Why there are no errors in this code

fn main(){

loop {
  println!("rust is fun, but i wanna run");
}; // is this loop going to be statement?

}

I try some experiment. loop is an expression so the end of the loop brackets is not use semicolon ";". I put semicolon on it :sweat_smile:. Yay the code run smoothly, no error was found. But when i create this code:

fn main() {

    let y: i32 = harga_martabak(1500);
      
    println!("Harga martabak adalah: {y}"); 
  }
    
  fn harga_martabak( x: i32) -> i32 {
     x + 9000; //put the semicolon here
  } 

My code is error because it is turn to statement and cant return the value. So why loop with/without ";" is not error?

https://doc.rust-lang.org/book/ch03-03-how-functions-work.html?highlight=semicolon#statements-and-expressions

https://doc.rust-lang.org/book/ch03-03-how-functions-work.html?highlight=semicolon#functions-with-return-values

First, you have written an infinite loop. This is important because infinite loops have a special result type: !. I tend to read this as "diverges". This is the type used for expressions which do not produce a result. For example:

let x: i32 = panic!("whoopsie!");

This works not because panic! returns an i32, but because panic! diverges. Once the panic happens, nothing after that matters. As a result, expressions of type ! can be coerced into any other type just fine.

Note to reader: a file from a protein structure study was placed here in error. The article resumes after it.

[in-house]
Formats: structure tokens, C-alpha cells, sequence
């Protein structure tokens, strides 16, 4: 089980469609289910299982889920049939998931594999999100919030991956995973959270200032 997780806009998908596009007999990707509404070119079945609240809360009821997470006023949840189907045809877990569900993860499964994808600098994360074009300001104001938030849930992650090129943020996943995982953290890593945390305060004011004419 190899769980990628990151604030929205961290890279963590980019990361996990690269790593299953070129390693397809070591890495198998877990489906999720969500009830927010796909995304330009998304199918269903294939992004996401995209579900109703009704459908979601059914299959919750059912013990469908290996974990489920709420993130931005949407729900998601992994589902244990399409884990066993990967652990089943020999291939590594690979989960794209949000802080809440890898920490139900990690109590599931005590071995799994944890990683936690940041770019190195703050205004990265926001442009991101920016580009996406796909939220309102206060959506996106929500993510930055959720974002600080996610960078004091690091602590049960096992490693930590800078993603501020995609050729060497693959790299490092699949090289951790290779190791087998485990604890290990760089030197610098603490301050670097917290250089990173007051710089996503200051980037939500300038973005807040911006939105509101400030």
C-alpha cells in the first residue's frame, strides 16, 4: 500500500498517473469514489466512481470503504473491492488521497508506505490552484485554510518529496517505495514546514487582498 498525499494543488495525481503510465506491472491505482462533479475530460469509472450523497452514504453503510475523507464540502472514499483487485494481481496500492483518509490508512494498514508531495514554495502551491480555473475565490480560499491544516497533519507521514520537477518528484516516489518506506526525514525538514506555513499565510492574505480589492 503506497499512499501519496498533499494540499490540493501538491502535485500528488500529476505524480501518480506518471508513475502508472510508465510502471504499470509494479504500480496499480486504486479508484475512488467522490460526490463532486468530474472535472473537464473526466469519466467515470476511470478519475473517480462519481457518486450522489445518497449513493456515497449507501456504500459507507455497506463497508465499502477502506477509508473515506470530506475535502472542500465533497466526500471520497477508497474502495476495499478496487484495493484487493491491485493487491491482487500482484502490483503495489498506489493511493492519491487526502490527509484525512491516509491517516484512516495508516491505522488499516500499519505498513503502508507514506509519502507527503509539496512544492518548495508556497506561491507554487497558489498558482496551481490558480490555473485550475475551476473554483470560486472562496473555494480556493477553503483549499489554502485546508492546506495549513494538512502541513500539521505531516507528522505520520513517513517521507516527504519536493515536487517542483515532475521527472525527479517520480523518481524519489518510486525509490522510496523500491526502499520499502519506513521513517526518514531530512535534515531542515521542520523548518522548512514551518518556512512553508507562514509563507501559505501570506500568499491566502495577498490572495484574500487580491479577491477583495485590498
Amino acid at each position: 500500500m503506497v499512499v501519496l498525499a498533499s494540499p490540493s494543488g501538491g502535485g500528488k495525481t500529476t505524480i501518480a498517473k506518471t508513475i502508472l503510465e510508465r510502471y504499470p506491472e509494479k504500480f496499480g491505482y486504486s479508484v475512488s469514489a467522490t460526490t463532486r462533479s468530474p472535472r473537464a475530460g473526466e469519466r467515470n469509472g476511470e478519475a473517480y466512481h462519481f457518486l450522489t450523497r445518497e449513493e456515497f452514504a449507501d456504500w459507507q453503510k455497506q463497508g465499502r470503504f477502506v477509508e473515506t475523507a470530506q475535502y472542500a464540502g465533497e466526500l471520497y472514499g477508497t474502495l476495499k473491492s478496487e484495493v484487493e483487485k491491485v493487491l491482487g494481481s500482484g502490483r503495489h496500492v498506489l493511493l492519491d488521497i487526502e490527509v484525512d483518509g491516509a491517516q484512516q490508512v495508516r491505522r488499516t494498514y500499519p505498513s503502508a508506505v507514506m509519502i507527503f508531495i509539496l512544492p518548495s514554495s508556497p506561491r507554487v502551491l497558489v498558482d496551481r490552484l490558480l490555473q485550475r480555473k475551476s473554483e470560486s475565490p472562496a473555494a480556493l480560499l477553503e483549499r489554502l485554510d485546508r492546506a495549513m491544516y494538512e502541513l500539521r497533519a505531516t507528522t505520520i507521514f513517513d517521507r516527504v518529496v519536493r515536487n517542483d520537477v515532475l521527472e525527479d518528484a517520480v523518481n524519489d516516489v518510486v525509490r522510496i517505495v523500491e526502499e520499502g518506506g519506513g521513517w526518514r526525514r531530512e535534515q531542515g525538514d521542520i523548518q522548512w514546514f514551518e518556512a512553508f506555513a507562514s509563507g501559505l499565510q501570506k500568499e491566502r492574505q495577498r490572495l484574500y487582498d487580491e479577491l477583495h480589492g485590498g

That's why you can remove the semicolon after loop: it results in ! (because the loop never ends and thus never resolves to a value), which can be implicitly coerced to () which is the type that main expects the final expression to be.

With the semicolon is also valid because it's an infinite loop. It doesn't matter what happens after that.

The other reason code like this is valid is that every block without an explicit result expression automatically returns ().

3 Likes

It's correct both syntactically and semantically:

  • syntactically, because it's a block, so there's no need for a semicolon to disambiguate the end of the expression/statement;
  • and semantically, because an infinite loop has the "never" (! or "bottom") type, which coerces to any type whatsoever, including unit (()).
1 Like

Thanks got it :grin:

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